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Big News in Mirrorless

During the past 30 days or so, both of the big camera companies, Nikon and Canon have announced their entry into the full frame, mirrorless interchangeable lens camera (MIL) market.  I wondered it this was ever going to happen!  Without getting into the “white hat vs. black hat,” “Ford vs. Chevy” discussion, suffice it to say that there are a number of other players in the market, all of whom make some very estimable camera gear.  But it is difficult to argue that, over the past 30-40 years, Canon and Nikon have been the market leaders.  Consequently, when they do something, it usually get noticed.

I intuitively knew that the industry would eventually move away from the popular and ubiquitous DSLR, to the smaller MIL

I got “married” to Nikon in 1980, and we had a happy relationship until sometime in 2013.  I think by then, that I intuitively knew that the industry would eventually move away from the popular and ubiquitous Digital Single Lens Reflex (DSLR), to the smaller MIL.  In 2013, after hanging around and watching Nikon, it became apparent that they had no intention of making a serious entry into the MIL marketplace.  Their eventual contestant, the Nikon 1,  offered no compatibility with the existing Nikkor lens line, and a sensor significantly smaller than the competitors and only slighly larger than the typical “point & shoot” (P&S) equipped sensor.  Disappointing for Nikon loyalists.

The NEX series by Sony, first introduced in 2010, signaled a commitment on their part to the MIL camera market.  The earliest DSLR consumer and “prosumer” cameras were equipped with a sensor smaller than the 35mm film cross-section which was the benchmark of Single Lens Reflex (SLR) cameras that were the most popular film cameras in use at the time, popularly known as “APS” sensors (eventually, technology allowed for affordable and useable sensors equivalent to the 35mm film cross-section.  These became know as “full frame.”  Cost and technology were factors.  The NEX line was one of only a couple mirrorless cameras that offered the APS sensor.  It was still a bit of an unknown at the time and what attracted me to Sony was the sensor that was the same as the one in my Nikon APS backup camera, along with Sony’s partnership with Zeiss lenses.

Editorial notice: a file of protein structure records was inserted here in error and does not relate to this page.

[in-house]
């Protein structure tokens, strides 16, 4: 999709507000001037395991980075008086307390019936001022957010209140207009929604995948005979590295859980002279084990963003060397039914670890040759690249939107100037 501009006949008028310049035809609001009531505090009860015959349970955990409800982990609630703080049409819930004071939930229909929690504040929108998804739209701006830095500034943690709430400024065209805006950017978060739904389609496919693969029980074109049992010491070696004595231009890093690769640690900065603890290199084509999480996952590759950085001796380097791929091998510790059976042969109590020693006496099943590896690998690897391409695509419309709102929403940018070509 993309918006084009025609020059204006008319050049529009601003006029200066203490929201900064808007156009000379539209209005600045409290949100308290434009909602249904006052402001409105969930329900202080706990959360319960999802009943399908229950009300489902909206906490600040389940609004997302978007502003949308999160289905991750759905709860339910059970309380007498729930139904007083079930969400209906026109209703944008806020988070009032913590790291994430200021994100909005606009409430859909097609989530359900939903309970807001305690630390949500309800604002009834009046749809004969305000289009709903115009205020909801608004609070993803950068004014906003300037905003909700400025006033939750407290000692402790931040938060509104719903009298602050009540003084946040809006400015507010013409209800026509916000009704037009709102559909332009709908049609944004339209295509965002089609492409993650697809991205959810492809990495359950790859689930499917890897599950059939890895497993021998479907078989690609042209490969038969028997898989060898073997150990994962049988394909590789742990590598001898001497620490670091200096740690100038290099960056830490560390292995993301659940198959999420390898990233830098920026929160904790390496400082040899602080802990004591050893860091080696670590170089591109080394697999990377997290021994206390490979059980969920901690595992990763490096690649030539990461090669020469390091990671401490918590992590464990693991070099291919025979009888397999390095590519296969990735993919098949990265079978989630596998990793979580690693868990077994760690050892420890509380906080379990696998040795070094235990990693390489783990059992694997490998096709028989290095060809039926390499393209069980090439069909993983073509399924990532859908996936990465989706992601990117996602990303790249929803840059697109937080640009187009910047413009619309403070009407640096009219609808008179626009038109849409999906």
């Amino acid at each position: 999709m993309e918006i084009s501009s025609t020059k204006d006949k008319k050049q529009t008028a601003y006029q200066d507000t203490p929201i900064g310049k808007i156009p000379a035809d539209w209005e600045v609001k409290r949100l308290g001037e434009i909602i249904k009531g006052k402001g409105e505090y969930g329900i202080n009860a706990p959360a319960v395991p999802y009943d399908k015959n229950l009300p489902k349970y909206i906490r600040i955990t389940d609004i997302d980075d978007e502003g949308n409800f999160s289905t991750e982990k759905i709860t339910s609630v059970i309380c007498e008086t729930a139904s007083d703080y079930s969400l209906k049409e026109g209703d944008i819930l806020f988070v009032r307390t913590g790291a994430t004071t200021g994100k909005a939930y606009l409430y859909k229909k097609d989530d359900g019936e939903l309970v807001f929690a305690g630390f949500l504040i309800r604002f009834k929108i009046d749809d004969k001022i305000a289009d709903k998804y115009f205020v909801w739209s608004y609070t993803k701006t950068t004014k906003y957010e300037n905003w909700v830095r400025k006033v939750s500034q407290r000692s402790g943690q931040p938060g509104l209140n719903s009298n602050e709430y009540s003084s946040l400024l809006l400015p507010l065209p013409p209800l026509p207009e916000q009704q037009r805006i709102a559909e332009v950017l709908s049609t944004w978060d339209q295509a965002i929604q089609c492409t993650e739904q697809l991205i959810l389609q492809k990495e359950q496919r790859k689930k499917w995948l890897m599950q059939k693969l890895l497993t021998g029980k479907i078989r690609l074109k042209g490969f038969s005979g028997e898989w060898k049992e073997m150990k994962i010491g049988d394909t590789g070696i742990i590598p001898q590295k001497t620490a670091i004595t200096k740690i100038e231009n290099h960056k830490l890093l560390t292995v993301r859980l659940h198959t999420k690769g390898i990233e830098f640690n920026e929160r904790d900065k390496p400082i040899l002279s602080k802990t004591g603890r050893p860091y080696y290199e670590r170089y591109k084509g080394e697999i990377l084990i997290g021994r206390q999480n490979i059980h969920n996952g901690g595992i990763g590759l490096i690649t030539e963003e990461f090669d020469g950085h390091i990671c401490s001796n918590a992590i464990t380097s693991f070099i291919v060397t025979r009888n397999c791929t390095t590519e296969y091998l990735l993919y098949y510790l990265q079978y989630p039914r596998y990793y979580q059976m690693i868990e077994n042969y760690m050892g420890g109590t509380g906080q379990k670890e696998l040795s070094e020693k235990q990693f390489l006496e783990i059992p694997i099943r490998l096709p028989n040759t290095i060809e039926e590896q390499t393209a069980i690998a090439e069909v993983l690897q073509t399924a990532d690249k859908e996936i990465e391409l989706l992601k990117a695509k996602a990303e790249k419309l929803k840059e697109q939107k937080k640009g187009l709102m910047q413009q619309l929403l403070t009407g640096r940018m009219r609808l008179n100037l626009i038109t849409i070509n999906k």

The “mirrorless” camera, of course, is not a new phenomena.  Rangefinder cameras were widely used by film shooters, even in the light of the popularity the SLR (single lens reflex) camera gained when it later hit the scene.  I was an SLR user.  Like the many other users, I liked the “what you see is what you get” view through the viewfinder (even though in most cases, it wasn’t 100 percent of what the lens actually captured).  But what really made/makes the new digital “rangefinder” cameras stand out, is the new electronic viewfinder (EVF).  Early copies were just not very good.  Today, I actually prefer the EVF.  One of the things I like is its ability to mimic the look through the lens as you stop down or open up, making your view brighter or dimmer (my Sony can override that if you find it disconcerting, but I have grown to really like it).

I know there are a lot of challenges to adding a new technology to very successful existing lines.  Lens mounts, lenses, and focusing technology are among them.  But given the inexorable growth of this camera platform, I have been surprised at the apparently sluggish progress both of the big guys have taken to this.  The recently announced entries by both of them come nearly 10 years later than the first popularly used MIL cameras!  I have thoroughly enjoyed the past 8 years of carrying much smaller, lighter gear in the meantime.

For those who waited patiently for Nikon or Canon, there may be a reward

For those who waited patiently for Nikon or Canon, there may be a reward.  Both of these bodies spec out pretty impressively.  For Nikon, this is only the second physically “new” mount they have designed for any of their interchangeable lenses (the only other one being the Nikon 1 mount).  By that, I mean that even though there have been changes over the years, every Nikkor lens is capable of being physically mounted on every Nikon interchangeable lens body (except for the Nikon 1).  Nikon has already also announce several new lenses (three of which, I believe, will be available yet in 2019) for its Entry, the Nikon Z series (currently, 6 and 7).

I am not sure what offerings Canon has – or will have for their new EOS R.  But both companies have adapters for their “legacy” SLR/DSLR lenses.  Again, in the case of Nikon, that should mean virtually any Nikon mount lens should mount on the Z series with this adaptor.  Of course, there is certain to be limits on functionality, depending on the age of the lens.  Not being familiar with Canon, I am not certain, but I am guessing there will be more limitations on which lenses will mount and which won’t.  But you should be able to use your professional glass on either of these models.

It remains to be seen whether this will be a workable thing.  I could see having one or more of the new lenses for a “travel” outfit, but still being able to use the pro glass for situations where you would be carrying the bigger equipment anyway.  For me, its too late.  I am perfectly happy in my new relationship with Sony.  For now.  🙂

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One Response

  1. And, who convinced you? 😎

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